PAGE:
The odds are, however, that when you’ve spotted all the frogfish, slipper lobster, chain morays, octopus and scorpion fish therein, you’ll have to start writing one of your own. Fish behaviour will fascinate you – friendly spot fin butterfly fish may treat you as a protective floating reef and sargeant  majors may chase you from their eggs. Even the end of the dives in St. Vincent are stunning, with sheer cliffs plunging to the depths, and century plants clinging precariously – a death-defying hanging garden. Bequia, with its beautiful beaches, friendly people and gentle nature, offers a wonderful array of sloping reefs. The pelagics range from Hawksbill turtles to black-tip sharks and eagle rays. In the shallows, take time to spot the near invisible little creatures like sea horses and basket stars, the harlequin pipefish and the odd grumpy bat fish. Mustique, “escape island” of the rich and famous, also presents underwater relief from sunbathing and ice cream sundaes. Sloping reefs and flat expanses of coral reveal shy spotted drums, spiny lobsters, and banded coral shrimp gathered ready for action at a cleaning station.
Canouan is a sleepy island that recently woke up with a smart new hotel development. Here there are underwater rock formations covered in a variety sponges and soft corals. Schools of permit duck and dive, whilst bar jacks keep their distance along the comfortable shallow dives.

Mayreau literally has gardens beneath the waves and it is here that the aptly named garden eels are found swaying grass-like in the sand. Crinoids creep from behind giant tunicates, while flamingo tongues graze on vari-cloured sea fans. Sometimes waterlogged tree trunks provide homes for blennies and     gobies, and then sometimes that “waterlogged tree trunk” is in fact a nurse shark! Union Island rests at the gateway to the incredible Tobago Cays and offers reefs jutting dramatically from the sand. Partially hidden southern sting rays watch with Steady eyes as shoals of sprats race in rivers above them. Drifting along, that feeling of being watched will probably be a barracuda easing alongside.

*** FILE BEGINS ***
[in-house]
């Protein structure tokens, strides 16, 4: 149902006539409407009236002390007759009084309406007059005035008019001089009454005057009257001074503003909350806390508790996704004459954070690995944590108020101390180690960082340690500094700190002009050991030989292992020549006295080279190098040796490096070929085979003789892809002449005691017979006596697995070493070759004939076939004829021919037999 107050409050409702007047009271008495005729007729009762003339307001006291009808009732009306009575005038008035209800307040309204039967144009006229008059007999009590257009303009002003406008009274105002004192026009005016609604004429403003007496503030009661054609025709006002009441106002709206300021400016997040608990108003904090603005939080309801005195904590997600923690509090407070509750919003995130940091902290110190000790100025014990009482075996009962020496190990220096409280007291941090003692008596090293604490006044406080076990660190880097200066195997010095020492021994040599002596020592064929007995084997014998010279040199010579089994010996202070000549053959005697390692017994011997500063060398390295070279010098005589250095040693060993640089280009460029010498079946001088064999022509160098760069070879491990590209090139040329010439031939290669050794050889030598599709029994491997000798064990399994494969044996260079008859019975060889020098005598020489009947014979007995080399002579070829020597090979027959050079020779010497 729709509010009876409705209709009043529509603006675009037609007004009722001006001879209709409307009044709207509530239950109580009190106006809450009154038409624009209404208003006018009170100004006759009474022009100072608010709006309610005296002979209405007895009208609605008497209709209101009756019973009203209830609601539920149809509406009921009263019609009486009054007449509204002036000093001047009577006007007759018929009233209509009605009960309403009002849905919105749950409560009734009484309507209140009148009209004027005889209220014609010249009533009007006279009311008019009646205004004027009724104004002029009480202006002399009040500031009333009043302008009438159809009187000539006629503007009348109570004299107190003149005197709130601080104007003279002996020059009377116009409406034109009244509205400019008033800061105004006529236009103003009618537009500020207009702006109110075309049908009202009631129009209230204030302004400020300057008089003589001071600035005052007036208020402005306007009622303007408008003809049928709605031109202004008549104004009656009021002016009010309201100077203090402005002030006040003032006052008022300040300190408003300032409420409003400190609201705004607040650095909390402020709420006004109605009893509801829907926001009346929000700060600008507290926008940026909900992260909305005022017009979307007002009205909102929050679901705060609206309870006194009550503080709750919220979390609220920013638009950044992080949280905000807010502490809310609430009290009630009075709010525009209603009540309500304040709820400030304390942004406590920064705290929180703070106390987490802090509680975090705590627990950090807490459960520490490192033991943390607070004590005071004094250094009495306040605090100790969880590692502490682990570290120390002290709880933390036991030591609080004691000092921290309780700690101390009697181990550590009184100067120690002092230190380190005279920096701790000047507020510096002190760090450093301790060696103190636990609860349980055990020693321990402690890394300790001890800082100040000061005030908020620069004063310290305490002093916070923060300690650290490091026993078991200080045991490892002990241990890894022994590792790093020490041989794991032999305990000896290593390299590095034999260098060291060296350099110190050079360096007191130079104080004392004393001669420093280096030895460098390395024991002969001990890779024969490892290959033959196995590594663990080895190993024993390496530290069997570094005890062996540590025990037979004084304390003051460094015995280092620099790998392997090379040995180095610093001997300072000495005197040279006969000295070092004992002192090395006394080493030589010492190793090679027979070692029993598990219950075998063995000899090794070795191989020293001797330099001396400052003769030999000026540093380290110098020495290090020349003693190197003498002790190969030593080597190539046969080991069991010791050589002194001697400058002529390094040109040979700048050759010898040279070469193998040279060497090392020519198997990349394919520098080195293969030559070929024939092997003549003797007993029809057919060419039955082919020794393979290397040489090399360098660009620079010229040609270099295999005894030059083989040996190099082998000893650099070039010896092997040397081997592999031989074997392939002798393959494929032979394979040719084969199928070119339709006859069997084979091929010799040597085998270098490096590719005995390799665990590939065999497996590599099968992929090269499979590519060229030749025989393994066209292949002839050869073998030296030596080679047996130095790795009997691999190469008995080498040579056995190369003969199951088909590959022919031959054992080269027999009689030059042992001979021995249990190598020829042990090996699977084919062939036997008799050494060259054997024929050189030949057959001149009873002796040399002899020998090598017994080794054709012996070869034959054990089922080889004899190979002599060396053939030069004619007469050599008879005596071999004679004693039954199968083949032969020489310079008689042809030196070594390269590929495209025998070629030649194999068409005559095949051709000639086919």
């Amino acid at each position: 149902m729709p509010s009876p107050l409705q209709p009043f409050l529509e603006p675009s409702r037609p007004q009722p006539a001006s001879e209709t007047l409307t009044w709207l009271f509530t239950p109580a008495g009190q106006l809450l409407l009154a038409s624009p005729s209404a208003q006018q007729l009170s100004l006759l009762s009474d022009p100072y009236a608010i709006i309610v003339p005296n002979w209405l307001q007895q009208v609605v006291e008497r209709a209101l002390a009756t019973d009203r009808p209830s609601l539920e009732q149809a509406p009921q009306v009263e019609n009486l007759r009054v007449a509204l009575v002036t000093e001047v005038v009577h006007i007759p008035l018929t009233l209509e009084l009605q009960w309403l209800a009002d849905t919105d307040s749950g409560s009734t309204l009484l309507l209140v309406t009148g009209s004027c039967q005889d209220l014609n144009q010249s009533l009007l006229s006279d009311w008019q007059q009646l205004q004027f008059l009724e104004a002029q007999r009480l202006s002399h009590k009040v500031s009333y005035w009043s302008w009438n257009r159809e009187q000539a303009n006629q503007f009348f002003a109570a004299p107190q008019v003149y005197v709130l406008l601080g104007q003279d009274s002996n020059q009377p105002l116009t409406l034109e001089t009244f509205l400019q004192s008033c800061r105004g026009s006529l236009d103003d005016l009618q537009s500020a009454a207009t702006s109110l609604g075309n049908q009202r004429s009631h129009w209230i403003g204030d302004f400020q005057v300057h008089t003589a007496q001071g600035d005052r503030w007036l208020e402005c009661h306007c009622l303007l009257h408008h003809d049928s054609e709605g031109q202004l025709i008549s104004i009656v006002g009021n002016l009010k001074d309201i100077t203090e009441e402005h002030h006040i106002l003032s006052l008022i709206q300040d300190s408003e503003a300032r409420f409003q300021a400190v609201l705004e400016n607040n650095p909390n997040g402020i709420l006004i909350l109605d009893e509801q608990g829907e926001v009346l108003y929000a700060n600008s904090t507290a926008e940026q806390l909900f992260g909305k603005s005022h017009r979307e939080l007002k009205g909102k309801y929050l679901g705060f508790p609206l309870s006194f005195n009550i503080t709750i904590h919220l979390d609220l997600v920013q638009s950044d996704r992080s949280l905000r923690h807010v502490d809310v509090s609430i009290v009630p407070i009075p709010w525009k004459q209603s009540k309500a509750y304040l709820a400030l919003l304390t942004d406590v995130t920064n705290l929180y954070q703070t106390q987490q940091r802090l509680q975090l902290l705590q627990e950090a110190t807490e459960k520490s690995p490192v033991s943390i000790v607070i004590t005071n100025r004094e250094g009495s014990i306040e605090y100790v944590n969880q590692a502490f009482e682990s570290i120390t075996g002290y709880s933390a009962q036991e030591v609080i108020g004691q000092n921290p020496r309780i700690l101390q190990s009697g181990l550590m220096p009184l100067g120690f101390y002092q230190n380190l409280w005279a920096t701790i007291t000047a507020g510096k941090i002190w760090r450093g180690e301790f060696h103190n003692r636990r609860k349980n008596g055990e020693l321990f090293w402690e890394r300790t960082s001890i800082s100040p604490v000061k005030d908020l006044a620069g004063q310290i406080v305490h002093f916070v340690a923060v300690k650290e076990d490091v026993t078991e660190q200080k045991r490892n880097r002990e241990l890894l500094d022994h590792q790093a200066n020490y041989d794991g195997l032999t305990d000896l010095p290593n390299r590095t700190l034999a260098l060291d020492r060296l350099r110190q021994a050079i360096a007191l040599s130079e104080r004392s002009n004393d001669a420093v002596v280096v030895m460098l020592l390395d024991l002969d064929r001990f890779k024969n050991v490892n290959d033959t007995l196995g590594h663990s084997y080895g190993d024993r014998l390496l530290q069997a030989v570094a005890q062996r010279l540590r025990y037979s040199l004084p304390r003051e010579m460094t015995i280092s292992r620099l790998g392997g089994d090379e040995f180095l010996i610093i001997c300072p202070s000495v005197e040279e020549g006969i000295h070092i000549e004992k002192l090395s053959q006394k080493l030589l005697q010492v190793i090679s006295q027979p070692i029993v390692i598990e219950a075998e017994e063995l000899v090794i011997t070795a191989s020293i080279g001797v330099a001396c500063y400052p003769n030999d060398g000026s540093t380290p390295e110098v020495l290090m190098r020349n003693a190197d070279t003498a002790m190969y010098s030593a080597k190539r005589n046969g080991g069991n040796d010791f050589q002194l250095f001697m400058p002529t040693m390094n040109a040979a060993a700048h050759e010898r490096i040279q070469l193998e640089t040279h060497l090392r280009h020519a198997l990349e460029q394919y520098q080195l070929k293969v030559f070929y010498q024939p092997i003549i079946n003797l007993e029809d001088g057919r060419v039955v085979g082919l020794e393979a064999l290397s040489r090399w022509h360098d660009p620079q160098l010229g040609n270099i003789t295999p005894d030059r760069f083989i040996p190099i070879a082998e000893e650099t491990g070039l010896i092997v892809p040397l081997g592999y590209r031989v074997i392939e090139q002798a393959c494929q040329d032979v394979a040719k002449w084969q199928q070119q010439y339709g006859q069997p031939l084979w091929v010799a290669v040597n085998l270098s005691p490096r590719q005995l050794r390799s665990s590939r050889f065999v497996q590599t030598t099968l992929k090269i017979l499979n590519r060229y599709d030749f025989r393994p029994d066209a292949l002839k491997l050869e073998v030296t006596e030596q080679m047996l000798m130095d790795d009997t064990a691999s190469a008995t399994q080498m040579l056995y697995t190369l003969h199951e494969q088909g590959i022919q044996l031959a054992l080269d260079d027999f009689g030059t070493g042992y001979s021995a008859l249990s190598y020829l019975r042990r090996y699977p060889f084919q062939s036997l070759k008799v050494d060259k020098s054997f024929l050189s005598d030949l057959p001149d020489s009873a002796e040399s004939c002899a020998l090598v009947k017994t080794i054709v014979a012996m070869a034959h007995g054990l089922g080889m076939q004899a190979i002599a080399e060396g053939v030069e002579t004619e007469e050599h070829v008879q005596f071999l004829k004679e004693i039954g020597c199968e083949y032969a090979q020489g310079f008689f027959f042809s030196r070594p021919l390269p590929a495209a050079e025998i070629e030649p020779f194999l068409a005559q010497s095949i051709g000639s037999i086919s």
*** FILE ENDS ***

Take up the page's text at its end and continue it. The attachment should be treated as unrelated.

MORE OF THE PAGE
St. Vincent & the Grenadines is also the perfect place to discover diving itself. The waters are clear and warm, and teeming with life and even if you arrive as a non-diver, you’ll likely want to take a morning to go on a Discover Scuba Diving course, so that you can see what all the excitement is about. The dive shops are experienced and professional, and qualified instructors take pride in introducing new divers to the phenomenal world of diving, as well as teaching Advanced and Specialist diving to those already certified.

Take time to visit all of the islands, each has much to offer, and the locals are pleased and proud to help you enjoy your stay. In St. Vincent, combine a dive with a trip to the Bat Cave or to the Falls of Baleine, only accessible by boat. After your dive in Bequia, check out the deserted beach picnic haven of Isle de Quatre. Hope to rub shoulders with a rock star on Mustique as you clutch your apres-dive cocktail. If you still feel energetic after your Canouan dive, you could try a round of golf. Dry off after your Union and Mayreau dives whilst marveling at the Tobago Cays and watching for that ever elusive green flash at sunset.

St. Vincent, home to a volcano and a rain forest, boasts an almost infinite selection of wall diving sites, and the underwater scenery, complete with   pristine corals, will take your breath away (though hopefully not for long!).   Nicknamed “Critter Country”, make sure you have a fish I.D. book close at hand.

On the main island of St. Vincent the leeward coastline is full of great dive sites, just a short boat ride away from the Dive Centers. Here are just a few of our top dives:

  • The Bat Cave is an exhilarating dive into an underwater fissure and is on the wish list of most visiting divers.
  • Anchor Reef, voted one of the top 100 dive sites in the world, is a spectacular wall dive with swim-throughs and a lovely coral reef formation.
  • Layou Wall is an excellent wall dive and a drift over the formations of Rock Fort.
  • Capital Wrecks is the site of three shipwrecks all in recreational dive depths, but best suited to experienced divers.

To the south, our Grenadine islands are rich with colour and corals, as well as pelagics.

  • In Bequia, explore an array of gently sloping reefs with hawksbill turtles and eagle rays. The shallow waters are home to seahorses, pipefish and bat fish, amongst others.
  •  Mustique’s sloping reefs and coral expanse offer you glimpses of shy spotted drums and banded coral shrimp among other fascinating fish and critters.
  • Mayreau Gardens is an expansive coral reef formation and a great drift dive. Crinoids, garden eels and flamingo tongues are common here. Also off Mayreau is Puruni, the wreck of a 1918 British gun ship that is lying in only 40 feet of water, great for beginners as well as advanced wreck divers.
  • The Tobago Cays are home to green turtles and you will have an unforgettable time in the water with these wonderful creatures. Here Horseshoe Reef surrounds and protects four of the five Tobago Cays and makes for great diving, whether on the protected and shallow inside, or along the deeper and more dramatic drop-off on the outside.
  • Mopion Reef, just off Petit St. Vincent, can be a good place to see sharks. Nearby is Mopion, a picture-perfect desert island.